If Mississippi is on your travel itinerary, you might want to stop at locations honoring a few of the state’s remarkable women.
Corinth’s first female pharmacist, Camille Borroum Mitchell, is a pioneer in a man’s field. She practiced pharmacy for 67 years and is the current owner and operator of Mississippi’s oldest drugstore in operation today, Borroum’s Drug Store.
Founded in 1865 by her great grandfather, the drugstore has been owned and operated by Camille’s family since the end of the Civil War. Visitors may run into her when they stop in for a famous ‘Slugburger’ and milkshake or a soda from the working old soda fountain (circa 1930’s), and she’ll make a friend out of them quickly.
Jeri Carter is the founder and owner of Mississippi’s first and only meadery, Queen’s Reward, located in Tupelo. A retired kindergarten teacher, Jeri began experimenting with making mead several years ago at home after previously making homemade wines as a hobby.
To gauge how their flavors held up against more established mead makers, she entered two of her meads in international competition — with both winning awards. Next, she set out to bring the whole experience of mead to Mississippi. Queens Reward produces meads using honey directly from Mississippi, and visitors can stop by their tasting room to visit her and enjoy Mississippi mead.
One of America’s most significant authors, Eudora Welty (1909-2001), wrote all of her books in the upstairs bedroom in Jackson, Mississippi, including two novels: Losing Battles and The Optimist’s Daughter, for which she received the Pulitzer Prize.
Fannie Lou Hamer (1917-1977) was a civil rights activist from the Mississippi Delta who rose from her humble beginnings to become one of the most influential figures for women’s voting rights and African American economic opportunities.
Welty was the first living author in the Library of America series. Visitors can stop by the home-turned museum for guided tours of her home, interpretive museum exhibits, and a walk through her historic botanical garden.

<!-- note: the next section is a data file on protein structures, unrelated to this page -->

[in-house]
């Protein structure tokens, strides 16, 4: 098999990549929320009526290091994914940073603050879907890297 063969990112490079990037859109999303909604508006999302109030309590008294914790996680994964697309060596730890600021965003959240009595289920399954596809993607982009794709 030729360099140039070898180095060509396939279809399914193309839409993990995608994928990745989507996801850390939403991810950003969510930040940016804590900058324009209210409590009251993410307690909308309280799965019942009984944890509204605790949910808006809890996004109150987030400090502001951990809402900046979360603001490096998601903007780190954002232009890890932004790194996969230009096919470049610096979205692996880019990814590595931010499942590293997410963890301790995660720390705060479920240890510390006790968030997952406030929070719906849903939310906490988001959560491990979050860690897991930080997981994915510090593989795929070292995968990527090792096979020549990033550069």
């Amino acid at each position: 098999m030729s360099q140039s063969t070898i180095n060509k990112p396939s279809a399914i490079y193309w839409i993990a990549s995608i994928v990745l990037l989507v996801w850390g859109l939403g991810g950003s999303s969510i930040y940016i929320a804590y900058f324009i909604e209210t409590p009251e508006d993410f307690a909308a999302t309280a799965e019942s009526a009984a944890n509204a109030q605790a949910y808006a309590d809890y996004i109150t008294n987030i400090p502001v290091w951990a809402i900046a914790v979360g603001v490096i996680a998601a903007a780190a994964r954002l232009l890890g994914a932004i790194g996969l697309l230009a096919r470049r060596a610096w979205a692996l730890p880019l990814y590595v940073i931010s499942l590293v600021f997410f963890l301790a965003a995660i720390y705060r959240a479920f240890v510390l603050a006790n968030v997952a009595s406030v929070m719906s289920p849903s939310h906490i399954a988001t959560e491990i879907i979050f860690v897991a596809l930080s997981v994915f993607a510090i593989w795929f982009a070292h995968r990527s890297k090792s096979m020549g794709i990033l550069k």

A museum honoring her in Belzoni — the Fannie Lou Hamer Civil Rights Museum — celebrates the state’s She-Ro of the Civil Rights Movement.
Rachel Dangermond is the owner of 100 Men Hall in Bay St. Louis. She has resurrected the Black history landmark on the Mississippi Blues Trail, celebrating its centennial this year.
In addition to returning it to a performance venue, Dangermond is reinstating the original non-profit as the “100 Women Hall DBA.” Dues-paying 100 Women DBA members help support the hall and, like their predecessors, address the immediate needs of locals. 100 Women DBA also promotes tolerance and fosters community.
Oseola McCarty (1908-1999) was a Mississippi philanthropist who donated most of her life savings, $150,000, to the University of Southern Mississippi to provide scholarships for African American students in need.
A seamstress and washerwoman, primarily paid in dollar bills and loose change her entire life, McCarty was praised for her generosity and received many awards, including an honorary degree from the university.
She also received an honorary doctorate from Harvard University, and President Bill Clinton awarded her the Presidential Citizens Medal, the nation’s second-highest civilian award. In 2019, McCarty’s home was moved to Hattiesburg’s Sixth Street Museum District and turned into a museum.Tags: Mississippi